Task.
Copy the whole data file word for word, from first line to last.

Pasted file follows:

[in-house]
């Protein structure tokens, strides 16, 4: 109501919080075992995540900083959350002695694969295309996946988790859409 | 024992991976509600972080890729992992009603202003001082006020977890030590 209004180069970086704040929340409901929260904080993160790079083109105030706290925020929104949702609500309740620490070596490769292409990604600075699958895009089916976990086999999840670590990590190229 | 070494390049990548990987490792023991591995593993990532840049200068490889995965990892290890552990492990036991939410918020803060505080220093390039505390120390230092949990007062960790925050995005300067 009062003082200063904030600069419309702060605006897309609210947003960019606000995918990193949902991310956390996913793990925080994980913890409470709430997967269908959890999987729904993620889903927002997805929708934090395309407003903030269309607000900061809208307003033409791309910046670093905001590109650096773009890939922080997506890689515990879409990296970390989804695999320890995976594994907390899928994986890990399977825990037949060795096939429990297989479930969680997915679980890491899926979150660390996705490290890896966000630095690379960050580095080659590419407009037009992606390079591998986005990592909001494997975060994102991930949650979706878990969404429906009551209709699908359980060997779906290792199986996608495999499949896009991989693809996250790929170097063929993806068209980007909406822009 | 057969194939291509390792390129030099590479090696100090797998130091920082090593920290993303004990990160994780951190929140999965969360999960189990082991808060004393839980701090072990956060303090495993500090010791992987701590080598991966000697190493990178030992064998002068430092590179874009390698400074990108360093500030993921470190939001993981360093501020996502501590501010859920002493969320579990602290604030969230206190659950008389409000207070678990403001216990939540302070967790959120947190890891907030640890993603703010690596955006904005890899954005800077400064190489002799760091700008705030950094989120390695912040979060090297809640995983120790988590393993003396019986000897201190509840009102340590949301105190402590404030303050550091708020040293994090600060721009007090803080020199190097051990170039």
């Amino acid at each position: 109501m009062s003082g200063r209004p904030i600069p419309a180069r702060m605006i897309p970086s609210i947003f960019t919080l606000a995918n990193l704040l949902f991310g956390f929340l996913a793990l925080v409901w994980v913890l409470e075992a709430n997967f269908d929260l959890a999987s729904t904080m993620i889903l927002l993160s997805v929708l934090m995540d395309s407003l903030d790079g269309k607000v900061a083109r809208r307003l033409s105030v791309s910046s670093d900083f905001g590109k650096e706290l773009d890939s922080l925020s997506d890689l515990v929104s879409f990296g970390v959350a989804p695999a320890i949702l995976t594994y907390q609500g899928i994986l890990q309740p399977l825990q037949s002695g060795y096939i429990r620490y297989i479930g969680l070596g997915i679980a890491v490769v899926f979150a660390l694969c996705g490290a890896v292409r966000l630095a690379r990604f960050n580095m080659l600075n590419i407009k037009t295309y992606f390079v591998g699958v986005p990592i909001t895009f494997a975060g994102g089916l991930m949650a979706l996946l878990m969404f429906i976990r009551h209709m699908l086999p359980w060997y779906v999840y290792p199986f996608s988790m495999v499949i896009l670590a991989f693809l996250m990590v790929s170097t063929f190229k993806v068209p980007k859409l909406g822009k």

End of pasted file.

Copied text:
[in-house]
């Protein structure tokens, strides 16, 4: 109501919080075992995540900083959350002695694969295309996946988790859409 | 024992991976509600972080890729992992009603202003001082006020977890030590 209004180069970086704040929340409901929260904080993160790079083109105030706290925020929104949702609500309740620490070596490769292409990604600075699958895009089916976990086999999840670590990590190229 | 070494390049990548990987490792023991591995593993990532840049200068490889995965990892290890552990492990036991939410918020803060505080220093390039505390120390230092949990007062960790925050995005300067 009062003082200063904030600069419309702060605006897309609210947003960019606000995918990193949902991310956390996913793990925080994980913890409470709430997967269908959890999987729904993620889903927002997805929708934090395309407003903030269309607000900061809208307003033409791309910046670093905001590109650096773009890939922080997506890689515990879409990296970390989804695999320890995976594994907390899928994986890990399977825990037949060795096939429990297989479930969680997915679980890491899926979150660390996705490290890896966000630095690379960050580095080659590419407009037009992606390079591998986005990592909001494997975060994102991930949650979706878990969404429906009551209709699908359980060997779906290792199986996608495999499949896009991989693809996250790929170097063929993806068209980007909406822009 | 057969194939291509390792390129030099590479090696100090797998130091920082090593920290993303004990990160994780951190929140999965969360999960189990082991808060004393839980701090072990956060303090495993500090010791992987701590080598991966000697190493990178030992064998002068430092590179874009390698400074990108360093500030993921470190939001993981360093501020996502501590501010859920002493969320579990602290604030969230206190659950008389409000207070678990403001216990939540302070967790959120947190890891907030640890993603703010690596955006904005890899954005800077400064190489002799760091700008705030950094989120390695912040979060090297809640995983120790988590393993003396019986000897201190509840009102340590949301105190402590404030303050550091708020040293994090600060721009007090803080020199190097051990170039």
């Amino acid at each position: 109501m009062s003082g200063r209004p904030i600069p419309a180069r702060m605006i897309p970086s609210i947003f960019t919080l606000a995918n990193l704040l949902f991310g956390f929340l996913a793990l925080v409901w994980v913890l409470e075992a709430n997967f269908d929260l959890a999987s729904t904080m993620i889903l927002l993160s997805v929708l934090m995540d395309s407003l903030d790079g269309k607000v900061a083109r809208r307003l033409s105030v791309s910046s670093d900083f905001g590109k650096e706290l773009d890939s922080l925020s997506d890689l515990v929104s879409f990296g970390v959350a989804p695999a320890i949702l995976t594994y907390q609500g899928i994986l890990q309740p399977l825990q037949s002695g060795y096939i429990r620490y297989i479930g969680l070596g997915i679980a890491v490769v899926f979150a660390l694969c996705g490290a890896v292409r966000l630095a690379r990604f960050n580095m080659l600075n590419i407009k037009t295309y992606f390079v591998g699958v986005p990592i909001t895009f494997a975060g994102g089916l991930m949650a979706l996946l878990m969404f429906i976990r009551h209709m699908l086999p359980w060997y779906v999840y290792p199986f996608s988790m495999v499949i896009l670590a991989f693809l996250m990590v790929s170097t063929f190229k993806v068209p980007k859409l909406g822009k």